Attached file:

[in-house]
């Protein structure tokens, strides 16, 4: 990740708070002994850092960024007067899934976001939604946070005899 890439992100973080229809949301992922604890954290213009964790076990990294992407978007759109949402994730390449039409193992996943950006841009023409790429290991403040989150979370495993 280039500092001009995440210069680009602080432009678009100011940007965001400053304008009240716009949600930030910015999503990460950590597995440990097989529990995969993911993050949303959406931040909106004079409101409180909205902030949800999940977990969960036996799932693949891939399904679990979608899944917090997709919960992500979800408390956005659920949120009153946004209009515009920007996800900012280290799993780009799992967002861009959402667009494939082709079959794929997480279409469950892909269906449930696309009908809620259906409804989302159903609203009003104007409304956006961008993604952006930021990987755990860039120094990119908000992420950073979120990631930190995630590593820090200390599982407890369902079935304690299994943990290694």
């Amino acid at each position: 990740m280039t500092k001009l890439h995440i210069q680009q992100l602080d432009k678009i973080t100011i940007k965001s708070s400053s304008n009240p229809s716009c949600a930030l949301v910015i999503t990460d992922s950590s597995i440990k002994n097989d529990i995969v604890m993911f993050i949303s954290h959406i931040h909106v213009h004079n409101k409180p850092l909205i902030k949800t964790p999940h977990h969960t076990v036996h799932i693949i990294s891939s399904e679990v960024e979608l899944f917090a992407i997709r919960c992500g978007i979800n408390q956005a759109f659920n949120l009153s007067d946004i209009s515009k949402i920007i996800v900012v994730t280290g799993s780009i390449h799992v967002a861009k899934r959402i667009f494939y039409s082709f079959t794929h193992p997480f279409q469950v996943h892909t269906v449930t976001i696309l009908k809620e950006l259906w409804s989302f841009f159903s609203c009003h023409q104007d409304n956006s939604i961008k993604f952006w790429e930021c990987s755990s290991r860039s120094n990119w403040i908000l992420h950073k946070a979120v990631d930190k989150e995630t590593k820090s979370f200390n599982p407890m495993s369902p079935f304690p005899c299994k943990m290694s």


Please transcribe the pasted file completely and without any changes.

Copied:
[in-house]
């Protein structure tokens, strides 16, 4: 990740708070002994850092960024007067899934976001939604946070005899 890439992100973080229809949301992922604890954290213009964790076990990294992407978007759109949402994730390449039409193992996943950006841009023409790429290991403040989150979370495993 280039500092001009995440210069680009602080432009678009100011940007965001400053304008009240716009949600930030910015999503990460950590597995440990097989529990995969993911993050949303959406931040909106004079409101409180909205902030949800999940977990969960036996799932693949891939399904679990979608899944917090997709919960992500979800408390956005659920949120009153946004209009515009920007996800900012280290799993780009799992967002861009959402667009494939082709079959794929997480279409469950892909269906449930696309009908809620259906409804989302159903609203009003104007409304956006961008993604952006930021990987755990860039120094990119908000992420950073979120990631930190995630590593820090200390599982407890369902079935304690299994943990290694």
């Amino acid at each position: 990740m280039t500092k001009l890439h995440i210069q680009q992100l602080d432009k678009i973080t100011i940007k965001s708070s400053s304008n009240p229809s716009c949600a930030l949301v910015i999503t990460d992922s950590s597995i440990k002994n097989d529990i995969v604890m993911f993050i949303s954290h959406i931040h909106v213009h004079n409101k409180p850092l909205i902030k949800t964790p999940h977990h969960t076990v036996h799932i693949i990294s891939s399904e679990v960024e979608l899944f917090a992407i997709r919960c992500g978007i979800n408390q956005a759109f659920n949120l009153s007067d946004i209009s515009k949402i920007i996800v900012v994730t280290g799993s780009i390449h799992v967002a861009k899934r959402i667009f494939y039409s082709f079959t794929h193992p997480f279409q469950v996943h892909t269906v449930t976001i696309l009908k809620e950006l259906w409804s989302f841009f159903s609203c009003h023409q104007d409304n956006s939604i961008k993604f952006w790429e930021c990987s755990s290991r860039s120094n990119w403040i908000l992420h950073k946070a979120v990631d930190k989150e995630t590593k820090s979370f200390n599982p407890m495993s369902p079935f304690p005899c299994k943990m290694s």